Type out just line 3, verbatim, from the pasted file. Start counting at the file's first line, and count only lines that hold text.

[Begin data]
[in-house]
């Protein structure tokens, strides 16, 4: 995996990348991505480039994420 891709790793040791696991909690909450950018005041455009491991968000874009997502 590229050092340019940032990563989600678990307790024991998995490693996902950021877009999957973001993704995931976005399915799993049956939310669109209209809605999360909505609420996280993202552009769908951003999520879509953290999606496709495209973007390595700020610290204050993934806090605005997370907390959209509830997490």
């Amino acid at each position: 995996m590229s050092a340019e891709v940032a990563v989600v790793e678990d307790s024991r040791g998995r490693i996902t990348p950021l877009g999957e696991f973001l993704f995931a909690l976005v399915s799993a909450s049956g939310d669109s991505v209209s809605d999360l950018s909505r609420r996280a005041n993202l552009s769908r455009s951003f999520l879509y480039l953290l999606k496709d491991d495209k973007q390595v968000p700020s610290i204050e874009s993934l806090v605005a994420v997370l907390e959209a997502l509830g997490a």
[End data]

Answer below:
């Amino acid at each position: 995996m590229s050092a340019e891709v940032a990563v989600v790793e678990d307790s024991r040791g998995r490693i996902t990348p950021l877009g999957e696991f973001l993704f995931a909690l976005v399915s799993a909450s049956g939310d669109s991505v209209s809605d999360l950018s909505r609420r996280a005041n993202l552009s769908r455009s951003f999520l879509y480039l953290l999606k496709d491991d495209k973007q390595v968000p700020s610290i204050e874009s993934l806090v605005a994420v997370l907390e959209a997502l509830g997490a």